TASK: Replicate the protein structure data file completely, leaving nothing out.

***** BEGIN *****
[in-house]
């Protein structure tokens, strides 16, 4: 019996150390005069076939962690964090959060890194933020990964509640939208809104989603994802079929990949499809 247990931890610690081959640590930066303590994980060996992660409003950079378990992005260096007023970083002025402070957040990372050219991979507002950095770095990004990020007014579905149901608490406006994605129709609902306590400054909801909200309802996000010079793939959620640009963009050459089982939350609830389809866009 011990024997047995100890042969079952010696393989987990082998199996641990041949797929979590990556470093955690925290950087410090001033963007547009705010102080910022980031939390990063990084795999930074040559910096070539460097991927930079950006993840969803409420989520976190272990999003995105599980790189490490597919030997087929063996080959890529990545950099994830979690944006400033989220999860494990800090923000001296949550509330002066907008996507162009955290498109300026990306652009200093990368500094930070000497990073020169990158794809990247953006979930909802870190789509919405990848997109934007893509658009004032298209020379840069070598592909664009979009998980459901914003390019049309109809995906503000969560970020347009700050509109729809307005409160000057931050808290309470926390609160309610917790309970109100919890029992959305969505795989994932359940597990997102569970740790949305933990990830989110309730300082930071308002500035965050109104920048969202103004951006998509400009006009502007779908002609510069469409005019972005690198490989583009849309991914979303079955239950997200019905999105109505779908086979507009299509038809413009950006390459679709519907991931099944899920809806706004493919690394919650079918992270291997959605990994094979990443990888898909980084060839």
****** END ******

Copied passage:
[in-house]
């Protein structure tokens, strides 16, 4: 019996150390005069076939962690964090959060890194933020990964509640939208809104989603994802079929990949499809 247990931890610690081959640590930066303590994980060996992660409003950079378990992005260096007023970083002025402070957040990372050219991979507002950095770095990004990020007014579905149901608490406006994605129709609902306590400054909801909200309802996000010079793939959620640009963009050459089982939350609830389809866009 011990024997047995100890042969079952010696393989987990082998199996641990041949797929979590990556470093955690925290950087410090001033963007547009705010102080910022980031939390990063990084795999930074040559910096070539460097991927930079950006993840969803409420989520976190272990999003995105599980790189490490597919030997087929063996080959890529990545950099994830979690944006400033989220999860494990800090923000001296949550509330002066907008996507162009955290498109300026990306652009200093990368500094930070000497990073020169990158794809990247953006979930909802870190789509919405990848997109934007893509658009004032298209020379840069070598592909664009979009998980459901914003390019049309109809995906503000969560970020347009700050509109729809307005409160000057931050808290309470926390609160309610917790309970109100919890029992959305969505795989994932359940597990997102569970740790949305933990990830989110309730300082930071308002500035965050109104920048969202103004951006998509400009006009502007779908002609510069469409005019972005690198490989583009849309991914979303079955239950997200019905999105109505779908086979507009299509038809413009950006390459679709519907991931099944899920809806706004493919690394919650079918992270291997959605990994094979990443990888898909980084060839």